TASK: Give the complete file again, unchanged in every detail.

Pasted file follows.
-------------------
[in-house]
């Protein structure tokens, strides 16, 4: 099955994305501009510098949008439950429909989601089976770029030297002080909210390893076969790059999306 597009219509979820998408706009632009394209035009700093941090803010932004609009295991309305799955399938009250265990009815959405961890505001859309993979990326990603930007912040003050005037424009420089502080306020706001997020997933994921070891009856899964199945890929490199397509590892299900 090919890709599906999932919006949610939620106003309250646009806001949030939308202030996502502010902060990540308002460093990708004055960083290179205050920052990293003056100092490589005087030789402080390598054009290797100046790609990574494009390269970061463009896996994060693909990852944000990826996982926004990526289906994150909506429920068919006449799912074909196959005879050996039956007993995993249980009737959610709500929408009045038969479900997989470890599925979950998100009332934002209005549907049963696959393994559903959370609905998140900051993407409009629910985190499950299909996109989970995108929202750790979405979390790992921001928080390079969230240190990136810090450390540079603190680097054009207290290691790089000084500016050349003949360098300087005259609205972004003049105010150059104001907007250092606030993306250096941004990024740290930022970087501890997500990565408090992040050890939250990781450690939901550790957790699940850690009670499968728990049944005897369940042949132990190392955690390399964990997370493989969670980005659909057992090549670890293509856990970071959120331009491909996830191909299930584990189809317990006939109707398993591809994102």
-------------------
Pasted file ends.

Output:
[in-house]
């Protein structure tokens, strides 16, 4: 099955994305501009510098949008439950429909989601089976770029030297002080909210390893076969790059999306 597009219509979820998408706009632009394209035009700093941090803010932004609009295991309305799955399938009250265990009815959405961890505001859309993979990326990603930007912040003050005037424009420089502080306020706001997020997933994921070891009856899964199945890929490199397509590892299900 090919890709599906999932919006949610939620106003309250646009806001949030939308202030996502502010902060990540308002460093990708004055960083290179205050920052990293003056100092490589005087030789402080390598054009290797100046790609990574494009390269970061463009896996994060693909990852944000990826996982926004990526289906994150909506429920068919006449799912074909196959005879050996039956007993995993249980009737959610709500929408009045038969479900997989470890599925979950998100009332934002209005549907049963696959393994559903959370609905998140900051993407409009629910985190499950299909996109989970995108929202750790979405979390790992921001928080390079969230240190990136810090450390540079603190680097054009207290290691790089000084500016050349003949360098300087005259609205972004003049105010150059104001907007250092606030993306250096941004990024740290930022970087501890997500990565408090992040050890939250990781450690939901550790957790699940850690009670499968728990049944005897369940042949132990190392955690390399964990997370493989969670980005659909057992090549670890293509856990970071959120331009491909996830191909299930584990189809317990006939109707398993591809994102």